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Parental Presence At Bedtime May Result In Sleep Difficulties

Date:
June 19, 2009
Source:
American Academy of Sleep Medicine
Summary:
Parental presence at bedtimes appears to have a greater negative impact on infant sleep than actual co-sleeping, according to new research.
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Parental presence at bedtimes appears to have a greater negative impact on infant sleep than actual co-sleeping, according to a research abstract that will be presented on Wednesday, June 10, at SLEEP 2009, the 23rd Annual Meeting of the Associated Professional Sleep Societies.

Results indicate that children who slept in a separate room obtained more sleep, woke less at night, had less difficulty at bedtime, fell asleep faster, and were perceived as having fewer sleep problems. These clinically significant differences were mostly observed in children who lived in primarily Caucasian countries, and not in countries that were predominantly Asian. Of parents from predominantly Caucasian countries, 11.8 percent reported bed sharing and 22 percent reported room sharing, compared with 64.7 percent and 86.5 percent in predominantly Asian Countries.

According to lead author Jodi A. Mindell, PhD, professor of psychology at Saint Joseph's University in Philadelphia, Pa., past studies have always indicated that bed sharing is associated with increased sleep problems, primarily more night wakings in young children.

"However, it is likely that it is not the bed sharing or room sharing per se that leads to increased sleep issues," said Mindell. "Rather, most young children who sleep in a separate room fall asleep independently of their parents. These children are able to return to sleep on their own when they naturally awaken during the night, and thus have fewer sleep problems. Children who sleep in the same room as their parents usually have a parent helping them to fall asleep at bedtime, and will need that help again throughout the night."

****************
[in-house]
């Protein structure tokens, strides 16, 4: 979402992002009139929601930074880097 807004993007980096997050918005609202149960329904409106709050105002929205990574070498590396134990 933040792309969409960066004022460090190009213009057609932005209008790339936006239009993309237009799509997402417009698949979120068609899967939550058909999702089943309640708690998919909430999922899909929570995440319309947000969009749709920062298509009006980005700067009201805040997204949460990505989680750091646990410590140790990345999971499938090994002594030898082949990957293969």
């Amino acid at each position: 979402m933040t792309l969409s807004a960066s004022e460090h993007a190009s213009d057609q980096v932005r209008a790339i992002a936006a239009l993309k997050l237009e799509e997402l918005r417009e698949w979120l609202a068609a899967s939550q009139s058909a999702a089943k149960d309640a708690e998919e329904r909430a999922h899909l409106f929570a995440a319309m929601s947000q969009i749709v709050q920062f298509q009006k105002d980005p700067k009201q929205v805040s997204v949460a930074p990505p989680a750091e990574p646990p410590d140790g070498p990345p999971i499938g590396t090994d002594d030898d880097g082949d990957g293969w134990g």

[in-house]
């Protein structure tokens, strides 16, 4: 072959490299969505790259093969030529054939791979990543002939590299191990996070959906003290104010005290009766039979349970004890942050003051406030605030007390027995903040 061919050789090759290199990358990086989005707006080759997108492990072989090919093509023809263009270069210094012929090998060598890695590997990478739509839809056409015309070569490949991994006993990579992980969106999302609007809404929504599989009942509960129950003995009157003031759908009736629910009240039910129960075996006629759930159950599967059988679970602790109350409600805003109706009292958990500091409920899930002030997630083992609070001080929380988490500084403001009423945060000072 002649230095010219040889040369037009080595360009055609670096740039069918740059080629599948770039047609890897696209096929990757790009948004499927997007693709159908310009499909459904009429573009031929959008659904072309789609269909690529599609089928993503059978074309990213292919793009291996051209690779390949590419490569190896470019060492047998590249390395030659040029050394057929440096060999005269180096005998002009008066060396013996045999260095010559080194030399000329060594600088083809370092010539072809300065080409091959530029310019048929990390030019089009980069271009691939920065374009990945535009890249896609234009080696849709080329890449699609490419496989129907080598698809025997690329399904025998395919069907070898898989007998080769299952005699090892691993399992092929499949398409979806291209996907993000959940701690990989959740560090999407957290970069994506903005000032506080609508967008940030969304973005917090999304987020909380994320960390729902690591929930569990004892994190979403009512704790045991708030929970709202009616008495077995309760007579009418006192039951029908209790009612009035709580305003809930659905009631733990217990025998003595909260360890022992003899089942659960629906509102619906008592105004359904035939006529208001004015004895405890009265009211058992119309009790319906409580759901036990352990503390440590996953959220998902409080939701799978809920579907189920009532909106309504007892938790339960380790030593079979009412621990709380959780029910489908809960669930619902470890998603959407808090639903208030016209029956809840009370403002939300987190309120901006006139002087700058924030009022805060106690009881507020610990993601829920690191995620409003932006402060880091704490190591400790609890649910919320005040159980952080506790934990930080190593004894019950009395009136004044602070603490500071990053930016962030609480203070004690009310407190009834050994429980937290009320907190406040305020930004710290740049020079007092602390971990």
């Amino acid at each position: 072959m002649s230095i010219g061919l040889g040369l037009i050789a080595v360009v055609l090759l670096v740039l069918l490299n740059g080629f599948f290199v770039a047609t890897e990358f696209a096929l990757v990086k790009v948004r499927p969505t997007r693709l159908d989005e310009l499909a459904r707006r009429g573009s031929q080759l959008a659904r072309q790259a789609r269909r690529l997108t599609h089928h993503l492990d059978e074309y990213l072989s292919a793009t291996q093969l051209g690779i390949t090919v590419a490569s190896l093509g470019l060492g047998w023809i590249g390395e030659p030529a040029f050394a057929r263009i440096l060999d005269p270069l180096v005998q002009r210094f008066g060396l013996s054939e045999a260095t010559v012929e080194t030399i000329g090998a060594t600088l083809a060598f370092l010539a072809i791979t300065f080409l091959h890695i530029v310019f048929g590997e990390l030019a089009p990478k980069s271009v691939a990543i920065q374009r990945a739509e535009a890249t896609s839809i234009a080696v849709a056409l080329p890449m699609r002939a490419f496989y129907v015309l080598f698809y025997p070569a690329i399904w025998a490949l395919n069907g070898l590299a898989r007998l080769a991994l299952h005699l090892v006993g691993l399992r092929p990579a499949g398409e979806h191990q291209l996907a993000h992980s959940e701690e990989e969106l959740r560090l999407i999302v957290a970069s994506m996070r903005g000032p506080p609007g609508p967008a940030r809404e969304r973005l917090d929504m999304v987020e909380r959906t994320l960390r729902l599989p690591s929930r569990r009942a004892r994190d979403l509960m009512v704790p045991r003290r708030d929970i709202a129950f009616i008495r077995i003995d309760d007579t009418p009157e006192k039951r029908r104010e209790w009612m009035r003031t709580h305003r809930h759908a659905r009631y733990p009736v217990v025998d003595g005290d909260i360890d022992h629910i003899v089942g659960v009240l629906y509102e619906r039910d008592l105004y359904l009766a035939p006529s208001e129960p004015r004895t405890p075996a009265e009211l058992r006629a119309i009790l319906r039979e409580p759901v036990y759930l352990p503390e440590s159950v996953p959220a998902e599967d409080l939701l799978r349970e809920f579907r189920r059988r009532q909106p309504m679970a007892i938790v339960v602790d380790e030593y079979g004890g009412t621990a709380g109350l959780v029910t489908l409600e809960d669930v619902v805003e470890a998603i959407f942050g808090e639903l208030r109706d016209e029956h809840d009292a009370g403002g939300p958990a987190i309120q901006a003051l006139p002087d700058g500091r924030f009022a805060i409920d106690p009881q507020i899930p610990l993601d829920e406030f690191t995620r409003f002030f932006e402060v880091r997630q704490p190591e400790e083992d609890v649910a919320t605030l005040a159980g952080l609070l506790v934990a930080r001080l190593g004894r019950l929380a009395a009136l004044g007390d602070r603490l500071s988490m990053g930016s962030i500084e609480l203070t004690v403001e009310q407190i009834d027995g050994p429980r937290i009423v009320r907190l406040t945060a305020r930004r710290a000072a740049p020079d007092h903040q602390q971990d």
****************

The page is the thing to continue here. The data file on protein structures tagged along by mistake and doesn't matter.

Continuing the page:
The study involved data from parents of 29,287 infants and toddlers from Australia, Canada, China, Hong Kong, India, Indonesia, Korea, Japan, Malaysia, New Zealand, Philippines, Singapore, Taiwan, Thailand, United States, United Kingdom and Vietnam. Parents completed an extended version of the Brief Infant Sleep Questionnaire. Co-sleeping was categorized as bed sharing, room sharing in a separate bed, and sleeping in a separate room.

Authors of the study were surprised by the fact that parents of children from predominantly Asian countries are almost always present when their child is falling asleep at night, whether their child sleeps with them or in a separate bedroom.


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The above story is based on materials provided by American Academy of Sleep Medicine. Note: Materials may be edited for content and length.


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American Academy of Sleep Medicine. "Parental Presence At Bedtime May Result In Sleep Difficulties." ScienceDaily. ScienceDaily, 19 June 2009. <www.sciencedaily.com/releases/2009/06/090610091335.htm>.
American Academy of Sleep Medicine. (2009, June 19). Parental Presence At Bedtime May Result In Sleep Difficulties. ScienceDaily. Retrieved May 29, 2015 from www.sciencedaily.com/releases/2009/06/090610091335.htm
American Academy of Sleep Medicine. "Parental Presence At Bedtime May Result In Sleep Difficulties." ScienceDaily. www.sciencedaily.com/releases/2009/06/090610091335.htm (accessed May 29, 2015).

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